Short of confidence, no real impact and without a shot on goal to his name, Gareth Bale cut a disappointing figure during Real Madrid's 2-1 defeat at Juventus.
The fit-again 25-year-old Wales forward was eventually substituted after 86 minutes, his performance in the first leg of this Champions League semi-final drawing criticism from both Spanish and British media.
Roy Keane was arguably Bale's harshest critic. The former Manchester United captain said: "It was very difficult for Real Madrid playing with 10 men. Gareth Bale gave them absolutely nothing."
Was he really that bad?
Let's take a look at Bale's night in numbers...
- 0 - shots on target, tackles and chances created. Although the Welshman did have one shot blocked.
- 18 - total passes - the fewest of all Real's players, and three fewer than the total made by goalkeeper Iker Casillas.
- 32 - total touches - again the fewest of any Real player, including Casillas, who had 36 touches of the ball.
So what's wrong with him?
Real manager Carlo Ancelotti blamed fatigue for his poor performance.
"He was tired," said the Italian, who said he substituted the Welshman late in the game to protect him.
"He's just back from injury and he's too important for us. He's our most dangerous player. Because he was tired, I just preferred not to take any risks, so I took him off."
Former Chelsea and Scotland winger Pat Nevin, BBC Radio 5 live's summariser at the Juventus Stadium, suggested Bale was not fully fit.
"We know he has incredible pace," said Nevin. "Ordinarily, four or five times a game he will burn off past defenders. Not once did we see that today."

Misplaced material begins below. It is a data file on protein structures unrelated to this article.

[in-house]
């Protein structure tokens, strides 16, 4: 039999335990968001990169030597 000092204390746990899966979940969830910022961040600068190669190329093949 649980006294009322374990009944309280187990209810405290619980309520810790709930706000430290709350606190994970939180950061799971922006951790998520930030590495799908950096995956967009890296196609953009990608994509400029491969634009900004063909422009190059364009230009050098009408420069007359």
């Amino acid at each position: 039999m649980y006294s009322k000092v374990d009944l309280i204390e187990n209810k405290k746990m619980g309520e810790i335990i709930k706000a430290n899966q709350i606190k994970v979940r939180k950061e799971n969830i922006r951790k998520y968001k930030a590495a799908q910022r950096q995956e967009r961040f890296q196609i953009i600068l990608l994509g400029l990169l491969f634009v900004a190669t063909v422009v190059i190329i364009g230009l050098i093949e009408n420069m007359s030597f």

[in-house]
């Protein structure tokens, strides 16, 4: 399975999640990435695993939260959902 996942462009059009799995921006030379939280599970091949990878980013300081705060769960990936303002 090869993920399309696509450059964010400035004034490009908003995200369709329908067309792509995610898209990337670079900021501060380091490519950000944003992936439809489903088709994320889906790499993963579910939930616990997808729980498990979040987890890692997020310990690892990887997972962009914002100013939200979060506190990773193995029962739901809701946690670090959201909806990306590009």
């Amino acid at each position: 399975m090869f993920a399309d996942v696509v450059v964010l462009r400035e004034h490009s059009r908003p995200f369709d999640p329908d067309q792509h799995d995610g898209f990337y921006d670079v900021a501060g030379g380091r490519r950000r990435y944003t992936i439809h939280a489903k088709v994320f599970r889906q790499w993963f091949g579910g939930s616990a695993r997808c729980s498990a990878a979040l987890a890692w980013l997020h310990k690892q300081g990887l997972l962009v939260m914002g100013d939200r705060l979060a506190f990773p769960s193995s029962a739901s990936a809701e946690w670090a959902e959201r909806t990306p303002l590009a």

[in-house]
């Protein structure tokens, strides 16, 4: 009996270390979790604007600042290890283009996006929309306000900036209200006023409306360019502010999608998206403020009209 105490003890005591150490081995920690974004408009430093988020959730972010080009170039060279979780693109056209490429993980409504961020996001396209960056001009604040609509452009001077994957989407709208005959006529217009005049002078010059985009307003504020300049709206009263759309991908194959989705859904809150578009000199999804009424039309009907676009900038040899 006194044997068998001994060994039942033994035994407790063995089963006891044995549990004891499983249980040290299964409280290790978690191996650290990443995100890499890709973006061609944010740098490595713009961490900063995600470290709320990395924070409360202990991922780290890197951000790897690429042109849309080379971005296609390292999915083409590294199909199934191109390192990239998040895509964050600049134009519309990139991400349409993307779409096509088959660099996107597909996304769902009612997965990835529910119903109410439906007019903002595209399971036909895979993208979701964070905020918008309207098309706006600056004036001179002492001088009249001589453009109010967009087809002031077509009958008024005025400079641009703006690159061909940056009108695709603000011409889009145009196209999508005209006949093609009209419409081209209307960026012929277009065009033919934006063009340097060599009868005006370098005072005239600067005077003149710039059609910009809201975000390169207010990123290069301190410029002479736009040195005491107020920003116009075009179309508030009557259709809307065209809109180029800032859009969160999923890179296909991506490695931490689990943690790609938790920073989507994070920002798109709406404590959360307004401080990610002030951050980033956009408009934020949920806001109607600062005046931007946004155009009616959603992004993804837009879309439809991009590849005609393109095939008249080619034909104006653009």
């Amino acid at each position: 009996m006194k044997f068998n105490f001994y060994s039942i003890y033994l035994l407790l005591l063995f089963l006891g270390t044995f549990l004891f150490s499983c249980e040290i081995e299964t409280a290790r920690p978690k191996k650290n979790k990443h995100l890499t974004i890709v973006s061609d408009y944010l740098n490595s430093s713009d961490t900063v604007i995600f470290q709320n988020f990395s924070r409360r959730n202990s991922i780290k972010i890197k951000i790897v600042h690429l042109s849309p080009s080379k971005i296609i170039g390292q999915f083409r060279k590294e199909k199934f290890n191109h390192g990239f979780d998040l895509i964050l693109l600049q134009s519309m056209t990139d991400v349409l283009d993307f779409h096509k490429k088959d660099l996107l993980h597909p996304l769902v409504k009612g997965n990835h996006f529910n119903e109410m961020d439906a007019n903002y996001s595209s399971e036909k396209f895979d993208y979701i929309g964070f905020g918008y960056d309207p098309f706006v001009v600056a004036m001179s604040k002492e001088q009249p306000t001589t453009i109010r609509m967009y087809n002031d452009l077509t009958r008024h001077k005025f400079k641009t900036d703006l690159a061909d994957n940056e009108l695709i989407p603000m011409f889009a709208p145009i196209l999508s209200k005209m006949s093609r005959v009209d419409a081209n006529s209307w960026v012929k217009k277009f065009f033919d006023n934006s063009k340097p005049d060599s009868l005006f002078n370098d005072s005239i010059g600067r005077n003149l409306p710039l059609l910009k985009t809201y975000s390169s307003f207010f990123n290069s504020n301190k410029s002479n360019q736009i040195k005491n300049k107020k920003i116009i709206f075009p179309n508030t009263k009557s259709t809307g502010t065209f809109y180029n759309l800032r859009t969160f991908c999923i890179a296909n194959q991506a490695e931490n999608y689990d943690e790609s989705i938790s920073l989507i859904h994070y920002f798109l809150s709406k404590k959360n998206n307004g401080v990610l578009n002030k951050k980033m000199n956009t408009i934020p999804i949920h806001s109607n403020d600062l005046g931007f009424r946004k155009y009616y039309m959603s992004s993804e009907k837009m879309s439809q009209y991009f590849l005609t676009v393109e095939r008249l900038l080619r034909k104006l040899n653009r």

A lack of confidence?
Former Manchester United and England defender Phil Neville thinks so.
"Normally he would turn and run straight at the defender, but instead he would turn out and pass it back," Neville told BBC Radio 5. "That is not the Bale we know."
Keane agreed, claiming: "His team-mates can't be happy with him because he took the easy option every time.
"The reason he's at Real Madrid is to be brave and get at people. Every time he got at people, even on one-on-ones, he turned back."
Is Ronaldo the problem?
Nevin said Bale's display also indicated he had a problem playing alongside fellow striker Cristiano Ronaldo.
"Personality-wise, Ronaldo bosses things at Real Madrid," said Nevin. "That must be hard to deal with.
"Bale and Ronaldo have absolutely no understanding whatsoever. That's not really good enough for a centre-forward partnership.
"James Rodriguez was poor, too. He's another perhaps playing in the shadow of Ronaldo."
Are fans losing patience?
"It's certainly not the case - yet - that he is the victim of a witch-hunt or that he is forced to play in an atmosphere of negativity," says Spanish football writer Andy West.
"However, Madrid fans are aware that arguably their team's best two performances of the season - a Champions League win at Liverpool and a league victory over Barcelona - came when Bale was sidelined through injury."
West said Bale went into Tuesday's game on a "positive note" after playing well on his comeback from injury in Saturday's win at Sevilla.
But he added: "The optimism generated by that promising cameo display has now quickly been forgotten, with the focus returning to his overall lack of productivity over a worryingly long period of time."
What's the view of the Spanish media?
In the immediate aftermath of Tuesday's defeat in Turin, Real defender Sergio Ramos was the subject of most of the criticism after his poor display in midfield.
But Bale's play still generated some negative commentary, with newspaper Marca particularly scathing: "Madrid needed something to light a spark. It wasn't going to be Bale, who was switched off all night."
AS was far from impressed with Bale either. It accused him of being "lost" and said Javier Hernandez would have been a better choice.
The Mexico striker, on loan from Manchester United, started the game on the bench before replacing Isco on 63 minutes.
"The Mexican creates space, not like Bale who is always static," AS said. "And on the right, he didn't do anything either."